As mentioned in our Alert of “A WIIN for Water Infrastructure” on the recently signed Water Infrastructure Improvements for the Nation (“WIIN”) Act, Congress included provisions intended to provide national consistency and certainty in the implementation and enforcement of Environmental Protection Agency’s (“EPA”) 2015 regulations on the Disposal of Coal Combustion Residue (“CCR”).
In the CCR Rules, EPA established specific requirements for the siting, operation and closure of CCR impoundments operated by electric utilities. Because of the statute under which it adopted the rules, however, EPA lacked the ability to issue permits to such facilities to ensure compliance, to approve state permit programs adopting the federal rules, or to otherwise directly enforce the requirements. While regulated industries would generally find those conditions positive, the absence of federal authority caused significant conflicts and uncertainty. The lack of a permit program and process make it difficult for electricity generators to demonstrate compliance and the lack of federal approval of state programs could leave generators open to enforcement actions by citizen suits for noncompliance with the federal rules, even if they were in compliance with the state programs. In a broad compromise, the WIIN Act authorized EPA to review and approve state permit programs and to bring its own enforcement actions. These changes are intended to nationalize the effectiveness of the CCR Rules and provide greater certainty in implementation.
EPA proposed the CCR Rules in response to the outcry over the release of millions of pounds of CCR from a Tennessee Valley Authority impoundment in Kingston, Tennessee but delayed its adoption due to a debate as to how intensely it should regulate CCR. EPA eventually issued the CCR Rule pursuant to its authority under the solid waste provisions of Subtitle D of the Resource Conservation and Recovery Act (42 U.S.C 6901 et seq.; “RCRA”) rather than under its much broader authority under the hazardous waste provisions of RCRA’s Subtitle C.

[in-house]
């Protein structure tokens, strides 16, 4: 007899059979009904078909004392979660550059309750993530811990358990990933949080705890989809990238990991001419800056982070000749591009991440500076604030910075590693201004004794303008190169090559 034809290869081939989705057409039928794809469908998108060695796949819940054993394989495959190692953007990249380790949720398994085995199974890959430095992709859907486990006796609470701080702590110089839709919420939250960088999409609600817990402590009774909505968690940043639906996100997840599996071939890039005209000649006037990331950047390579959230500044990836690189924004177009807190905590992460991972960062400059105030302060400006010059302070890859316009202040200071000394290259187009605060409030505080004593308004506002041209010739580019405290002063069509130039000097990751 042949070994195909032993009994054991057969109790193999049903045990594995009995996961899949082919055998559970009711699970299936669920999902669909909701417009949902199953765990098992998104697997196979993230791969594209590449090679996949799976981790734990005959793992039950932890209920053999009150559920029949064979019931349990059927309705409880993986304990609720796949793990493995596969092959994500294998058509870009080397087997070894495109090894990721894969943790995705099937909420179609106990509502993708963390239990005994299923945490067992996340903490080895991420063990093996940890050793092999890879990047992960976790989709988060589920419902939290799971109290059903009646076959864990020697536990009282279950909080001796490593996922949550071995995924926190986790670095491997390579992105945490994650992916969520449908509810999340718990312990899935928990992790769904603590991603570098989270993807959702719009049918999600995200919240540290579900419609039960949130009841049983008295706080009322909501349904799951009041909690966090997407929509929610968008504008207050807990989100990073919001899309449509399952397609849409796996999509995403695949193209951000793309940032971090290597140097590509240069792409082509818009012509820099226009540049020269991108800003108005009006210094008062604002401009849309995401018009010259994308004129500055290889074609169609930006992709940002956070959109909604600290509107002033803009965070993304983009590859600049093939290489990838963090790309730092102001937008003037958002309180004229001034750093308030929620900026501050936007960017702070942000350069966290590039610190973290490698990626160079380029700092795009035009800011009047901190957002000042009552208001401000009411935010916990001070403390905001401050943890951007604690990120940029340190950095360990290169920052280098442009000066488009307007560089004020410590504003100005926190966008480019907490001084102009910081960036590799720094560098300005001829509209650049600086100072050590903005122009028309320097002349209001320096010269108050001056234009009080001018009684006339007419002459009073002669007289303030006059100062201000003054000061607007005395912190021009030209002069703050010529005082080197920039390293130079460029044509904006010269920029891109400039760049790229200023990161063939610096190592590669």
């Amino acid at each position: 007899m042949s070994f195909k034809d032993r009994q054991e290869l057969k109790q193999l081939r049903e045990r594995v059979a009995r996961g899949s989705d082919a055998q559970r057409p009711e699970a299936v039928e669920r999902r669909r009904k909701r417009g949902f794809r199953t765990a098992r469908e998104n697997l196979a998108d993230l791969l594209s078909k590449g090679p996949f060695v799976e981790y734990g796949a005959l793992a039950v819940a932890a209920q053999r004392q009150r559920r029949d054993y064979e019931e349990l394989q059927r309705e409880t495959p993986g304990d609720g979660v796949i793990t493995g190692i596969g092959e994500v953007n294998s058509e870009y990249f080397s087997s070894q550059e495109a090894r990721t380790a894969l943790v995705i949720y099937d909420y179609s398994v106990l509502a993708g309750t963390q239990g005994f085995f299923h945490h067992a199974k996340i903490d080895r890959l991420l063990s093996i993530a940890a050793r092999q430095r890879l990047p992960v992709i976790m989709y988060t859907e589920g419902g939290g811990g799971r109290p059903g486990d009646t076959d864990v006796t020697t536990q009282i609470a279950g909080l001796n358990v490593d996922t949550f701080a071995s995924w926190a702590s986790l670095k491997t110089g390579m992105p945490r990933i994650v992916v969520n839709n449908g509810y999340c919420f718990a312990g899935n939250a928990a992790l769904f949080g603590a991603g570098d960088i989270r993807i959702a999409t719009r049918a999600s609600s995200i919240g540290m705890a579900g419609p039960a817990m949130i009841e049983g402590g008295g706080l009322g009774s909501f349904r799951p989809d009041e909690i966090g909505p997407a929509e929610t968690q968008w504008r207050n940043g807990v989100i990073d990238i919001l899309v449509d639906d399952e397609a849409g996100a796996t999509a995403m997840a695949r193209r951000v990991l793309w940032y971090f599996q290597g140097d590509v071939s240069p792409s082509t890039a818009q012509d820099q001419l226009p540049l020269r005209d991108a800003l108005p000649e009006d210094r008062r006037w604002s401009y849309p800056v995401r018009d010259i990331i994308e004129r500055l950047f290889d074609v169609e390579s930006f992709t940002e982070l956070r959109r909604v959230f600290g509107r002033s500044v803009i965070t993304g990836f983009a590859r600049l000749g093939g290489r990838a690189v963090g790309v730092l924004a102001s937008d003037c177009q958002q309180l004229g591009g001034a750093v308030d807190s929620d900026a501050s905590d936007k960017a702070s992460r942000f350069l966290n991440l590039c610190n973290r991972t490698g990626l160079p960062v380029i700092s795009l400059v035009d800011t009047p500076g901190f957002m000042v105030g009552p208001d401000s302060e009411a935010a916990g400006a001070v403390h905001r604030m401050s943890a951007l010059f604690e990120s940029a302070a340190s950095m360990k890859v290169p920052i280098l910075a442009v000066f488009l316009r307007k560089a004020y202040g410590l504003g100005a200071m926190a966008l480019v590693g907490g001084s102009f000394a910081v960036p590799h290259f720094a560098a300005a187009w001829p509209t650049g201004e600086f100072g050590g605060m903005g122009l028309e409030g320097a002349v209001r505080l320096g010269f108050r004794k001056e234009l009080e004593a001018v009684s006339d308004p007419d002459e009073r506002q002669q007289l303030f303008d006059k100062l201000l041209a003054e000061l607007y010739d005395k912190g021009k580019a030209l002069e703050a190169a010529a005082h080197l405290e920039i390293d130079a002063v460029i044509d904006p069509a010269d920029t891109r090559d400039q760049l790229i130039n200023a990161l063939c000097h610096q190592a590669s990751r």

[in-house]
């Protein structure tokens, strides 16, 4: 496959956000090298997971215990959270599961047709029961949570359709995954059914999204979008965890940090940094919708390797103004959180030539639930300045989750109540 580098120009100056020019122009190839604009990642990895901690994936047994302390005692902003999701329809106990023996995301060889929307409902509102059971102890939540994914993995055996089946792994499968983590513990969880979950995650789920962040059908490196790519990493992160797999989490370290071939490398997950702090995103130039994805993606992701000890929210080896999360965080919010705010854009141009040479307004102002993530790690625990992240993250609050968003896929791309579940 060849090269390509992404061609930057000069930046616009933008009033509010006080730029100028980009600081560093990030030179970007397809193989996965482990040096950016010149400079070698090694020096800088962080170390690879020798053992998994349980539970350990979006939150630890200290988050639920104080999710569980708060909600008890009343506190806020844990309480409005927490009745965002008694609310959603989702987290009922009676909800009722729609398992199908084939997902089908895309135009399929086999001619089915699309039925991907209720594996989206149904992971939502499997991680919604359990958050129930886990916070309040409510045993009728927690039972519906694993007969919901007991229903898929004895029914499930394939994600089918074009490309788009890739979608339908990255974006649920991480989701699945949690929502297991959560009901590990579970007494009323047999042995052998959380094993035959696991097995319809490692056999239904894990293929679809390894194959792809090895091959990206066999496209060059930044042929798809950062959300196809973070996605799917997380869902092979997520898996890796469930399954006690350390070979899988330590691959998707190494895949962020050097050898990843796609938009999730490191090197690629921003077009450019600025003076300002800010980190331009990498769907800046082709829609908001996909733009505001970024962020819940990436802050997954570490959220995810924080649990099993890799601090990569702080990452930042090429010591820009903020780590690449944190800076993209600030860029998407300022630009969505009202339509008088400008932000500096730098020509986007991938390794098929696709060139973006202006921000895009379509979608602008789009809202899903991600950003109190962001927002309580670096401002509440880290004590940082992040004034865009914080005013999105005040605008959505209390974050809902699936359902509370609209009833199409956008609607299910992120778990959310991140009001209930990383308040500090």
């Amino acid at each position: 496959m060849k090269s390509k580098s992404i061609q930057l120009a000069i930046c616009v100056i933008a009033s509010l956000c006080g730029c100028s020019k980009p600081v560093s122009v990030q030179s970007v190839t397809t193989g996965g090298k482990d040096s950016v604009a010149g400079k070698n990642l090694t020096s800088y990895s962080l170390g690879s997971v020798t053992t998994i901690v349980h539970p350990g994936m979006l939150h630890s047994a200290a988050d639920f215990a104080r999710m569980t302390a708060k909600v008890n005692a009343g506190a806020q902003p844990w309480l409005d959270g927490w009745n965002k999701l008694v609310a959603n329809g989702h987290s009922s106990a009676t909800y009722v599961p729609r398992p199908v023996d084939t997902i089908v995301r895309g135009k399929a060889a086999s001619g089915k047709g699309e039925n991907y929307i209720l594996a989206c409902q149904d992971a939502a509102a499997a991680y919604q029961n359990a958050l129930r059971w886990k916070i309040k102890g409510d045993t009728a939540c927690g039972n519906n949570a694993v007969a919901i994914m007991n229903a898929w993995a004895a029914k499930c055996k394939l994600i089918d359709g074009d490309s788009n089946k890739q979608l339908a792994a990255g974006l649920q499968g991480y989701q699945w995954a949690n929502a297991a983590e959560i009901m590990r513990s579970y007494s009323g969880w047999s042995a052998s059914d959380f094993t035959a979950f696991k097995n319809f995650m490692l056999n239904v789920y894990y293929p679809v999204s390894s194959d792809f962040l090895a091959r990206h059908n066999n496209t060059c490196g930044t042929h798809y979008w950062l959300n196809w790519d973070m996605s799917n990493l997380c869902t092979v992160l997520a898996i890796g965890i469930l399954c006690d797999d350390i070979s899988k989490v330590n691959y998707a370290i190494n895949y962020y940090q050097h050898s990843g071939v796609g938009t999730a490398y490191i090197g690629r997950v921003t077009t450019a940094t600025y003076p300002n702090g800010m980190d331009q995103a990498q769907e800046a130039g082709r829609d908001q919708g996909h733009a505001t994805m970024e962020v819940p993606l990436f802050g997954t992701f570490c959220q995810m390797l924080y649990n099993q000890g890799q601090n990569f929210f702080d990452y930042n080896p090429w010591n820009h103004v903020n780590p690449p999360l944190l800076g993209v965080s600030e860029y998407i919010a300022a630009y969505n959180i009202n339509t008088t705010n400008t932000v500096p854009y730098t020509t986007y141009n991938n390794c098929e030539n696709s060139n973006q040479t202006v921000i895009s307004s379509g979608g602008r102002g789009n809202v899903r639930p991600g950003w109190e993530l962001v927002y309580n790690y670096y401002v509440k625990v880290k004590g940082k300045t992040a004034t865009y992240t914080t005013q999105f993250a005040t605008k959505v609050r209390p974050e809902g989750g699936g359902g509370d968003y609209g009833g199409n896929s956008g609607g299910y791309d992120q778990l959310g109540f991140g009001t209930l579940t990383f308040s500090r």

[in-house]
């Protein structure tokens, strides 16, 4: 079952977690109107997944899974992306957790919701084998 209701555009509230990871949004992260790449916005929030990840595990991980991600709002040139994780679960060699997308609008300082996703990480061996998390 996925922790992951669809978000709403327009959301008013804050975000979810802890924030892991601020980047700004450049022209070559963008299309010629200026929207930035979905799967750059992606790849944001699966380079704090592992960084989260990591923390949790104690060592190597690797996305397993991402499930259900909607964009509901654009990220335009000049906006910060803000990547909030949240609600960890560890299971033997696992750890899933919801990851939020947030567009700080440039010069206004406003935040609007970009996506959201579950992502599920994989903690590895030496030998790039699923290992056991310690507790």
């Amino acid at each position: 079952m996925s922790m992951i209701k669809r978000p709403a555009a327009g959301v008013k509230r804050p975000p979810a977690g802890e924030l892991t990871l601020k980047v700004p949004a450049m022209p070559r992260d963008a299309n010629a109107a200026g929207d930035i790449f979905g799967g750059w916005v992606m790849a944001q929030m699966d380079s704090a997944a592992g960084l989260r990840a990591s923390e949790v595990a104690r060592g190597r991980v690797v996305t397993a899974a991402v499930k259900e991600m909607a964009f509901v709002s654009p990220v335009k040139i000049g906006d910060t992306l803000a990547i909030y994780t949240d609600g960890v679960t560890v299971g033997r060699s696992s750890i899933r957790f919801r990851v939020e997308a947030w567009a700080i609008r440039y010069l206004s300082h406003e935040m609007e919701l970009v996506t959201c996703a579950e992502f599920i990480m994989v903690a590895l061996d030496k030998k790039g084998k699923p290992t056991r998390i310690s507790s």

Subtitles D and C authorize very different regulatory schemes reflecting the differences in risk between hazardous and solid wastes and the tradition of local control over solid waste issues. Subtitle C authorizes EPA to use broad regulating powers including federally enforceable requirements, a federal permit program, minimum standards for state programs, and authority to delegate permitting authority to the states. In contrast, Subtitle D allows EPA to set minimum standards, but not much else. It cannot issue permits, bring enforcement actions to enforce the standards, or authorize and approve state permit programs. After much discussion, EPA chose to act under Subtitle D—despite its diminished authority—to avoid the devastating impact regulating CCR as a hazardous waste would have on CCR generators and on CCR’s substantial beneficial reuse markets.
In fact, EPA’s adoption of the CCR Rules under Subtitle D created numerous issues for electricity generators and environmental organizations. Both industry and environmental organizations challenged the rules, with industry claiming that they were not statutorily authorized and the environmental community arguing that they were not sufficiently stringent. EPA encouraged the states to adopt their own CCR regulations and permit programs, but because there was no mechanism for EPA to approve state regulations, generators could not be sure that compliance with state permits and regulations would be sufficient to document compliance with federal regulations. While not enforceable by EPA, the CCR rules could be enforced by environmental organizations using RCRA’s citizen suit provision, creating the very real issue of uneven and inconsistent regulation as a result of individual decisions by courts and plaintiffs.
The WIIN Act seeks to address these issues by giving EPA more typical regulatory powers with respect to the CCR Rules and specifically authorizing EPA to establish a process to approve state permit programs. The statute authorizes EPA to adopt minimum standards for state permit programs, to approve state programs as being consistent with federal standards and to withdraw approval should the state not comply with the federal approach. It allows EPA to bring enforcement actions against facilities that do not comply with the CCR rules by characterizing such facilities as “open dumps,” the only type of facility against which Subtitle D allows EPA to take action. Finally, it allows EPA to adopt a permit program for states that fail to adopt their own. While the WIIN Act will generally limit state ability to adopt regulations intended to reflect local conditions but are deemed less stringent than the federal rules, it also allows EPA to approve such programs based on specific and different circumstances.
If nothing else, the WIIN Act will provide a clear path for those states interested in adopting the CCR rules and implementing an additional permit program consistent with a federal program. Electric generators responsible for CCR impoundments will now need to work with their state level regulators to develop CCR programs that meet the federal standards but are still sufficiently flexible to meet local needs and fit within local programs.